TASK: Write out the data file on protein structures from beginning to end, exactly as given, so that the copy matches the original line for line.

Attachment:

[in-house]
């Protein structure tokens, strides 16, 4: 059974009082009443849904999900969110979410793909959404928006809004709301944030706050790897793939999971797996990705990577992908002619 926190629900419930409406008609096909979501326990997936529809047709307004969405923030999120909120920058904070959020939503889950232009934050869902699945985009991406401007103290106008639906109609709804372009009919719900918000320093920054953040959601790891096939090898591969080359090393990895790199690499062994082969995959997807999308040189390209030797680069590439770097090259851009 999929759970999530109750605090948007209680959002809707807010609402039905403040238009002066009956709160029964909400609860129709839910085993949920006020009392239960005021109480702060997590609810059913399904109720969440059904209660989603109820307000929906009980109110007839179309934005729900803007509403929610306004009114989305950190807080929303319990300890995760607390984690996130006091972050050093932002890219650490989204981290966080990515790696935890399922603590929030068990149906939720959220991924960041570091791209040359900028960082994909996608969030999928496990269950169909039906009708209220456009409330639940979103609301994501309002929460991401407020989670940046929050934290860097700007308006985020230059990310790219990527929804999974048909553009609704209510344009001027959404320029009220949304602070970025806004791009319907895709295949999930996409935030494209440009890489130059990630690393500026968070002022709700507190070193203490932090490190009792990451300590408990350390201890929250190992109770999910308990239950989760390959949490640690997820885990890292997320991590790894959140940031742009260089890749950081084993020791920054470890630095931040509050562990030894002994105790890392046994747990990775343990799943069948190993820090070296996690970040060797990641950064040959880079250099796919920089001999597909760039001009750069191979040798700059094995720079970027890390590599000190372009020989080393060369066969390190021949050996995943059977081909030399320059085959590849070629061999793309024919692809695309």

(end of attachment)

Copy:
[in-house]
């Protein structure tokens, strides 16, 4: 059974009082009443849904999900969110979410793909959404928006809004709301944030706050790897793939999971797996990705990577992908002619 926190629900419930409406008609096909979501326990997936529809047709307004969405923030999120909120920058904070959020939503889950232009934050869902699945985009991406401007103290106008639906109609709804372009009919719900918000320093920054953040959601790891096939090898591969080359090393990895790199690499062994082969995959997807999308040189390209030797680069590439770097090259851009 999929759970999530109750605090948007209680959002809707807010609402039905403040238009002066009956709160029964909400609860129709839910085993949920006020009392239960005021109480702060997590609810059913399904109720969440059904209660989603109820307000929906009980109110007839179309934005729900803007509403929610306004009114989305950190807080929303319990300890995760607390984690996130006091972050050093932002890219650490989204981290966080990515790696935890399922603590929030068990149906939720959220991924960041570091791209040359900028960082994909996608969030999928496990269950169909039906009708209220456009409330639940979103609301994501309002929460991401407020989670940046929050934290860097700007308006985020230059990310790219990527929804999974048909553009609704209510344009001027959404320029009220949304602070970025806004791009319907895709295949999930996409935030494209440009890489130059990630690393500026968070002022709700507190070193203490932090490190009792990451300590408990350390201890929250190992109770999910308990239950989760390959949490640690997820885990890292997320991590790894959140940031742009260089890749950081084993020791920054470890630095931040509050562990030894002994105790890392046994747990990775343990799943069948190993820090070296996690970040060797990641950064040959880079250099796919920089001999597909760039001009750069191979040798700059094995720079970027890390590599000190372009020989080393060369066969390190021949050996995943059977081909030399320059085959590849070629061999793309024919692809695309």